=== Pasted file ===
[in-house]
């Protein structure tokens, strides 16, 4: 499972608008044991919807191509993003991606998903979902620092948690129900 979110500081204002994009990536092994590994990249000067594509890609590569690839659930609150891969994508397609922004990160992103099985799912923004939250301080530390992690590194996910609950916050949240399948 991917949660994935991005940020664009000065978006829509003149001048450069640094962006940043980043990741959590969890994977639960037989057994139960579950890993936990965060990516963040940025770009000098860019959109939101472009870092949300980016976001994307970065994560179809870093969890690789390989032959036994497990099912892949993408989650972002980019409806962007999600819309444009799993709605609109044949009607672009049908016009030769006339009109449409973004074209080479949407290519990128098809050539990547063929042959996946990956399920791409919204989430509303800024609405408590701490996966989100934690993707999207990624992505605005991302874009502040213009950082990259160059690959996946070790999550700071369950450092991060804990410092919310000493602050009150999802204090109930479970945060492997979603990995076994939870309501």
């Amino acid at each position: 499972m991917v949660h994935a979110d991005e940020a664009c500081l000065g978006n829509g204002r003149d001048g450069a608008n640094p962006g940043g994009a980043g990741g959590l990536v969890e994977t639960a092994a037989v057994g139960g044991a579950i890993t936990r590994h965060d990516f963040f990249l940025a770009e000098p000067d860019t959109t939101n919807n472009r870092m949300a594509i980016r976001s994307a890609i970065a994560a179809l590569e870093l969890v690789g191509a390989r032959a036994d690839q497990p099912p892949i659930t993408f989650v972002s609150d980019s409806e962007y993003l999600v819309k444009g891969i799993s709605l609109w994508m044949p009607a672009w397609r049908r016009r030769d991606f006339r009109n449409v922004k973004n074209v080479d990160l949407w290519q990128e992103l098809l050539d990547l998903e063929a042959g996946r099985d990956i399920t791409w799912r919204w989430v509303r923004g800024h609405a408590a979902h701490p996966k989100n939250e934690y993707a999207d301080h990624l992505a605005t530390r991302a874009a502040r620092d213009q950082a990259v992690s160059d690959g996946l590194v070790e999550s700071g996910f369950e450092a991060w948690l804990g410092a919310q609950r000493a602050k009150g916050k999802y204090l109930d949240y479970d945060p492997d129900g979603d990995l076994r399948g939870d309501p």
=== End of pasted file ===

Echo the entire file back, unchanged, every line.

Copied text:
[in-house]
């Protein structure tokens, strides 16, 4: 499972608008044991919807191509993003991606998903979902620092948690129900 979110500081204002994009990536092994590994990249000067594509890609590569690839659930609150891969994508397609922004990160992103099985799912923004939250301080530390992690590194996910609950916050949240399948 991917949660994935991005940020664009000065978006829509003149001048450069640094962006940043980043990741959590969890994977639960037989057994139960579950890993936990965060990516963040940025770009000098860019959109939101472009870092949300980016976001994307970065994560179809870093969890690789390989032959036994497990099912892949993408989650972002980019409806962007999600819309444009799993709605609109044949009607672009049908016009030769006339009109449409973004074209080479949407290519990128098809050539990547063929042959996946990956399920791409919204989430509303800024609405408590701490996966989100934690993707999207990624992505605005991302874009502040213009950082990259160059690959996946070790999550700071369950450092991060804990410092919310000493602050009150999802204090109930479970945060492997979603990995076994939870309501």
């Amino acid at each position: 499972m991917v949660h994935a979110d991005e940020a664009c500081l000065g978006n829509g204002r003149d001048g450069a608008n640094p962006g940043g994009a980043g990741g959590l990536v969890e994977t639960a092994a037989v057994g139960g044991a579950i890993t936990r590994h965060d990516f963040f990249l940025a770009e000098p000067d860019t959109t939101n919807n472009r870092m949300a594509i980016r976001s994307a890609i970065a994560a179809l590569e870093l969890v690789g191509a390989r032959a036994d690839q497990p099912p892949i659930t993408f989650v972002s609150d980019s409806e962007y993003l999600v819309k444009g891969i799993s709605l609109w994508m044949p009607a672009w397609r049908r016009r030769d991606f006339r009109n449409v922004k973004n074209v080479d990160l949407w290519q990128e992103l098809l050539d990547l998903e063929a042959g996946r099985d990956i399920t791409w799912r919204w989430v509303r923004g800024h609405a408590a979902h701490p996966k989100n939250e934690y993707a999207d301080h990624l992505a605005t530390r991302a874009a502040r620092d213009q950082a990259v992690s160059d690959g996946l590194v070790e999550s700071g996910f369950e450092a991060w948690l804990g410092a919310q609950r000493a602050k009150g916050k999802y204090l109930d949240y479970d945060p492997d129900g979603d990995l076994r399948g939870d309501p």